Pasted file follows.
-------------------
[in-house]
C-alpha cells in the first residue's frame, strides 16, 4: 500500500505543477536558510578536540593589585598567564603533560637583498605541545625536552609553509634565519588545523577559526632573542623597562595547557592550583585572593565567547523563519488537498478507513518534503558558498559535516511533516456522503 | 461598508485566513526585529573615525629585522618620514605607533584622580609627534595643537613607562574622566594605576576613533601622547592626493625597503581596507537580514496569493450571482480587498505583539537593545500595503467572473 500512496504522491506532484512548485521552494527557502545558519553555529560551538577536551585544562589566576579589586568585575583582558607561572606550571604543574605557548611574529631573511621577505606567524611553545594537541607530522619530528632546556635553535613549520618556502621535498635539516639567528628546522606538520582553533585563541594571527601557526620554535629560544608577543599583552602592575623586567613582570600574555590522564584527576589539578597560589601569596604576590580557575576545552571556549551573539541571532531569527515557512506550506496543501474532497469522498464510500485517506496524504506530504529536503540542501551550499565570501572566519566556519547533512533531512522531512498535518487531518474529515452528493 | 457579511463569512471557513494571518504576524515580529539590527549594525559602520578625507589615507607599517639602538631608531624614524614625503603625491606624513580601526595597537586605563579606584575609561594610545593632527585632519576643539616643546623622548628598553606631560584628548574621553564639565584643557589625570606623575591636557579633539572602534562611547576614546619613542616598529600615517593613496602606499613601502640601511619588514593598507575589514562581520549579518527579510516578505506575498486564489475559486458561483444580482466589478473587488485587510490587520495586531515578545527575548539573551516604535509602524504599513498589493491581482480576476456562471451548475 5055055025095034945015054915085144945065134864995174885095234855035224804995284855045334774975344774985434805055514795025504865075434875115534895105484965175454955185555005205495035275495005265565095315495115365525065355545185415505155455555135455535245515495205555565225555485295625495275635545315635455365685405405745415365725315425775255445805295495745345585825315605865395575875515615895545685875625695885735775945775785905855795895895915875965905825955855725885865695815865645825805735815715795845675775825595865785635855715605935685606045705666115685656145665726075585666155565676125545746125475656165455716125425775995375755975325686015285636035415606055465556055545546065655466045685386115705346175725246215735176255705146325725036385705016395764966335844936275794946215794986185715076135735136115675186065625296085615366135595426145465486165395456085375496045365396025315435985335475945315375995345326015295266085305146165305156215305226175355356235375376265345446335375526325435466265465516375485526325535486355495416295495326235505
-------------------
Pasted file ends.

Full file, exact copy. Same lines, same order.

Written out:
[in-house]
C-alpha cells in the first residue's frame, strides 16, 4: 500500500505543477536558510578536540593589585598567564603533560637583498605541545625536552609553509634565519588545523577559526632573542623597562595547557592550583585572593565567547523563519488537498478507513518534503558558498559535516511533516456522503 | 461598508485566513526585529573615525629585522618620514605607533584622580609627534595643537613607562574622566594605576576613533601622547592626493625597503581596507537580514496569493450571482480587498505583539537593545500595503467572473 500512496504522491506532484512548485521552494527557502545558519553555529560551538577536551585544562589566576579589586568585575583582558607561572606550571604543574605557548611574529631573511621577505606567524611553545594537541607530522619530528632546556635553535613549520618556502621535498635539516639567528628546522606538520582553533585563541594571527601557526620554535629560544608577543599583552602592575623586567613582570600574555590522564584527576589539578597560589601569596604576590580557575576545552571556549551573539541571532531569527515557512506550506496543501474532497469522498464510500485517506496524504506530504529536503540542501551550499565570501572566519566556519547533512533531512522531512498535518487531518474529515452528493 | 457579511463569512471557513494571518504576524515580529539590527549594525559602520578625507589615507607599517639602538631608531624614524614625503603625491606624513580601526595597537586605563579606584575609561594610545593632527585632519576643539616643546623622548628598553606631560584628548574621553564639565584643557589625570606623575591636557579633539572602534562611547576614546619613542616598529600615517593613496602606499613601502640601511619588514593598507575589514562581520549579518527579510516578505506575498486564489475559486458561483444580482466589478473587488485587510490587520495586531515578545527575548539573551516604535509602524504599513498589493491581482480576476456562471451548475 5055055025095034945015054915085144945065134864995174885095234855035224804995284855045334774975344774985434805055514795025504865075434875115534895105484965175454955185555005205495035275495005265565095315495115365525065355545185415505155455555135455535245515495205555565225555485295625495275635545315635455365685405405745415365725315425775255445805295495745345585825315605865395575875515615895545685875625695885735775945775785905855795895895915875965905825955855725885865695815865645825805735815715795845675775825595865785635855715605935685606045705666115685656145665726075585666155565676125545746125475656165455716125425775995375755975325686015285636035415606055465556055545546065655466045685386115705346175725246215735176255705146325725036385705016395764966335844936275794946215794986185715076135735136115675186065625296085615366135595426145465486165395456085375496045365396025315435985335475945315375995345326015295266085305146165305156215305226175355356235375376265345446335375526325435466265465516375485526325535486355495416295495326235505